Oncology care teams frequently use chemotherapy along with surgery to treat cholangiocarcinoma, or bile duct cancer. However, until now, little evidence existed regarding if and when receiving chemotherapy was likely to have the best effect.
Recently Mayo Clinic researchers found that patients who received chemotherapy before surgery to remove their bile duct cancer were more likely to live longer than patients who received chemotherapy after surgery. Their findings are published in the European Journal of Surgical Oncology.
“Cholangiocarcinoma is a rare malignancy with poor outcomes and limited treatment options,” says Siddhartha Yadav, M.D., F.A.C.P., study first author, and a hematology/oncology fellow at Mayo Clinic in Rochester, Minnesota. “We hope that our findings will lead to clinical trials to further evaluate the role of neoadjuvant chemotherapy in cholangiocarcinoma and significantly improve the outcomes of patients with this rare and aggressive tumor.”
According to the American Cancer Society, cholangiocarcinoma is rare, with about 8,000 people in the U.S. diagnosed each year. The outlook for these patients is not good, with 5-year survival rates ranging from less than 25% in the best case (localized cancer, within the liver), and 1% worst case (cancer has spread beyond bile ducts to distant parts of the body).
“At Mayo Clinic, we get referrals from all over the world to our tertiary care center,” says Amit Mahipal, M.B.B.S., study senior author, and a gastrointestinal oncologist at Mayo Clinic in Rochester, Minnesota. “We do research into rare conditions because little research exits for these conditions due to small numbers. But because of our unique institution and patient population, we are able to conduct research with select groups of patients with rare diseases like cholangiocarcinoma.”
The researchers used the National Cancer Database to identify patients who underwent surgery and chemotherapy for stage I-III cholangiocarcinoma between 2006 and 2014. Of 1,450 patients, the team found that 299 received chemotherapy before surgery, and 1,151 received it after surgery. They investigated subgroups of these, matching 278 patients who received pre-surgery chemo to 700 patients with similar characteristics to the post-surgery chemo group.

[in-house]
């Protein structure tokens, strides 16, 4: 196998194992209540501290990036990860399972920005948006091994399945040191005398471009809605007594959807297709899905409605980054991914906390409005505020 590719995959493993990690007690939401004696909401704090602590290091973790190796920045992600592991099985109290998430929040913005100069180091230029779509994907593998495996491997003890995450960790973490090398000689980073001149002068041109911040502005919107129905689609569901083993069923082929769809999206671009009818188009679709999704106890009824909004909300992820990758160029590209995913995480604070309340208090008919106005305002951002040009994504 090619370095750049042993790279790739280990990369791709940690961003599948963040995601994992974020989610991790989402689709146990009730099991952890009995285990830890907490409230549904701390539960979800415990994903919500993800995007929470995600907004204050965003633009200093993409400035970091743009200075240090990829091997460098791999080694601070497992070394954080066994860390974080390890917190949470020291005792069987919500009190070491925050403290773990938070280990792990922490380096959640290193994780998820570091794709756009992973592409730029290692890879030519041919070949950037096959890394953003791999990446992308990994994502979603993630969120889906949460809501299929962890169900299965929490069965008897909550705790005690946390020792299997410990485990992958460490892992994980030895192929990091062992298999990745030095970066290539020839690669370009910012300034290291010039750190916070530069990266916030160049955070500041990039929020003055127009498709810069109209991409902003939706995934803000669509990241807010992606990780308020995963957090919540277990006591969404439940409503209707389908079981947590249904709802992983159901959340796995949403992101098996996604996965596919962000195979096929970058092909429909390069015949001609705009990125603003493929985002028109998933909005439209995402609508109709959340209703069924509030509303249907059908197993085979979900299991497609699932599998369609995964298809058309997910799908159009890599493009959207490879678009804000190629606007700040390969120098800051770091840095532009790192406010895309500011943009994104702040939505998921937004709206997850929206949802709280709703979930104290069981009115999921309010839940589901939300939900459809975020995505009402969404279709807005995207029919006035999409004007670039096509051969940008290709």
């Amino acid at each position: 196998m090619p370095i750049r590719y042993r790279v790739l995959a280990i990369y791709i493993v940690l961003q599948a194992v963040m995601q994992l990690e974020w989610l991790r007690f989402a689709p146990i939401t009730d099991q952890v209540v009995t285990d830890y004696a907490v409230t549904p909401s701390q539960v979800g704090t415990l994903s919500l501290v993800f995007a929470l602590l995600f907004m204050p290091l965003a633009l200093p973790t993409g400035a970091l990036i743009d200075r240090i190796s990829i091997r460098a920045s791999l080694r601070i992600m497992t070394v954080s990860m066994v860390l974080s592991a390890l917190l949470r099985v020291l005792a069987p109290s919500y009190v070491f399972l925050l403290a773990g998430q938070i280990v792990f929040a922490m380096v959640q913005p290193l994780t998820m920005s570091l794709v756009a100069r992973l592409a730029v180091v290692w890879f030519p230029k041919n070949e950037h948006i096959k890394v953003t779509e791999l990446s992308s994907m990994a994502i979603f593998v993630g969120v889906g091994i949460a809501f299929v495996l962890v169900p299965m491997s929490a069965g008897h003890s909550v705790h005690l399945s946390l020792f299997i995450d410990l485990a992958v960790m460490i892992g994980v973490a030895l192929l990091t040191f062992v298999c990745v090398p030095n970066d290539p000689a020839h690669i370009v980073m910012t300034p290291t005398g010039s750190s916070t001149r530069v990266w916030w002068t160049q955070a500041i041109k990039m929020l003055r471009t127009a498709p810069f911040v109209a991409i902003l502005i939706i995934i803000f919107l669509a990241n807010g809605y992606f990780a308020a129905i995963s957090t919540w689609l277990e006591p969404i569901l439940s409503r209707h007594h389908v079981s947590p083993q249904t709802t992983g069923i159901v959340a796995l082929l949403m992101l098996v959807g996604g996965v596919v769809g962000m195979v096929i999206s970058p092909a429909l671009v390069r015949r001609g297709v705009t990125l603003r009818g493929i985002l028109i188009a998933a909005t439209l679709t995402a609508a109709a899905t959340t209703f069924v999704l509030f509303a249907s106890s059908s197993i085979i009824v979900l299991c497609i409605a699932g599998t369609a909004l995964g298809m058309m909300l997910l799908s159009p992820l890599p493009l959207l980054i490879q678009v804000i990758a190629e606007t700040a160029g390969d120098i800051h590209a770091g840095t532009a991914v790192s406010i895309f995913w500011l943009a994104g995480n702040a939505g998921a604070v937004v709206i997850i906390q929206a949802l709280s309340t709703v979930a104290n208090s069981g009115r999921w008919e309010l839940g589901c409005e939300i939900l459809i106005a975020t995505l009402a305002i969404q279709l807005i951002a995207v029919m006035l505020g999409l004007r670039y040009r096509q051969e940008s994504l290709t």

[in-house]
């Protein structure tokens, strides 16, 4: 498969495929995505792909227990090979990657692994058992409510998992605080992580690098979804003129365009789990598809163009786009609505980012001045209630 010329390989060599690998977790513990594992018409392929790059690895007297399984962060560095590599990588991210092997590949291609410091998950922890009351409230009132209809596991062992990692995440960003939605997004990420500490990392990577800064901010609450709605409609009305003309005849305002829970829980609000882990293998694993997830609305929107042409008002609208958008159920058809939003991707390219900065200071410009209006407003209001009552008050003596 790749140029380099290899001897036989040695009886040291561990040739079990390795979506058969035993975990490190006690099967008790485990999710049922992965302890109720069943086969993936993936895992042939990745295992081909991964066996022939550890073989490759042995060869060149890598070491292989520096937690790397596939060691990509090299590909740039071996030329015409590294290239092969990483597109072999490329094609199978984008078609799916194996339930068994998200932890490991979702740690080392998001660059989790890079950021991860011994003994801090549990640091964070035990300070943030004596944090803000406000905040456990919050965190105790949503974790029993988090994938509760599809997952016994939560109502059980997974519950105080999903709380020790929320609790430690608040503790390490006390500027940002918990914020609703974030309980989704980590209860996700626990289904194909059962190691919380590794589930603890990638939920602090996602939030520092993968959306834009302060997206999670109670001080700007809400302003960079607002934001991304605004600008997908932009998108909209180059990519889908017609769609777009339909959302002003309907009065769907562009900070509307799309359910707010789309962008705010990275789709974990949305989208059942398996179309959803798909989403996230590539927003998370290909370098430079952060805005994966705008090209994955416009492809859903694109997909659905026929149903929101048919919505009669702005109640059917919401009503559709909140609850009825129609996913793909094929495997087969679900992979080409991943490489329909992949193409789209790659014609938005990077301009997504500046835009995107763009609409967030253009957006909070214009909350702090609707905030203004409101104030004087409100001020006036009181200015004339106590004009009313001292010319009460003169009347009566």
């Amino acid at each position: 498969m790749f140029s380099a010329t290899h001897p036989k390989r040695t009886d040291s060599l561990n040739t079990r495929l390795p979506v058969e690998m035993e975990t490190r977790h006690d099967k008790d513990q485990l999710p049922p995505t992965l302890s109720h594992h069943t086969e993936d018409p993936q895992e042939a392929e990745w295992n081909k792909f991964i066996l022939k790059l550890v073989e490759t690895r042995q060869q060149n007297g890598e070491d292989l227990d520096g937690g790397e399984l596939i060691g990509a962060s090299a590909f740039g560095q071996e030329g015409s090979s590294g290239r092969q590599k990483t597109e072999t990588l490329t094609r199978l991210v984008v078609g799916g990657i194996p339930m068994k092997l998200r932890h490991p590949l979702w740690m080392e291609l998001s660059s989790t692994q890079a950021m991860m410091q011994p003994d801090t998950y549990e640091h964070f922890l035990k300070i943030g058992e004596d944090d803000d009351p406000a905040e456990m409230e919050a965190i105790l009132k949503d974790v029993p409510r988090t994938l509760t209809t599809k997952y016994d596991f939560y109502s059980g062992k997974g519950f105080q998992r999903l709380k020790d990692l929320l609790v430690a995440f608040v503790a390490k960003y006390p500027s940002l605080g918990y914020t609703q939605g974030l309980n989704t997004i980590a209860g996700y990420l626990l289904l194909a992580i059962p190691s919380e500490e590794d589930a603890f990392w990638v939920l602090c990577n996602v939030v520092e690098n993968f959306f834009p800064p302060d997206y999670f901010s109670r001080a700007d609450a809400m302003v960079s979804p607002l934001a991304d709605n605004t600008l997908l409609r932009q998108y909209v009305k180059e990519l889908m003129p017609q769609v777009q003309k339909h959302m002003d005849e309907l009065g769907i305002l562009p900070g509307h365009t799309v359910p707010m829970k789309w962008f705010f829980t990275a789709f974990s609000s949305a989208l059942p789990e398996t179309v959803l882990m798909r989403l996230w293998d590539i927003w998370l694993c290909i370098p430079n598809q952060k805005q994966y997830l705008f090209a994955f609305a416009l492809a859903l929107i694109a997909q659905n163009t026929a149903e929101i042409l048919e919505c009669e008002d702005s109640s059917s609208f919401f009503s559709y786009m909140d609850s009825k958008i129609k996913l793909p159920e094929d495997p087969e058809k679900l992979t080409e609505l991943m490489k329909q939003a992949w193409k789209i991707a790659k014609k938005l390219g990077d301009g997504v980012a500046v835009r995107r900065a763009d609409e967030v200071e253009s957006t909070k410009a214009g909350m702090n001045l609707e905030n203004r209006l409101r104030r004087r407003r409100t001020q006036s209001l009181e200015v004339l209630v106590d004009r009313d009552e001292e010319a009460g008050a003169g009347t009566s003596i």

On average, the patients who received chemotherapy before surgery lived 7.5 months longer than those receiving it after surgery. Their 5-year survival rate was also more than 10% higher (42.5% versus 31.7%).
“We have other research showing neoadjuvant (before surgery) chemotherapy nets better results for patients with pancreatic or breast cancer,” says Dr. Mahipal, “so these results were not very surprising. However, because of this research, we now know what the best practice should be, and we hope to see application of this evidence into treatment for patients everywhere with bile duct cancer.”
This research was the result multidisciplinary collaboration across several departments at Mayo Clinic and Yale New Haven Health. It was supported by Mayo Clinic Cancer Center and the Mayo Clinic Robert D. and Patricia E. Kern Center for the Science of Health Care Delivery. This study was presented in part as a poster presentation at the 2018 European Society of Medical Oncology Annual Congress in Munich, Germany.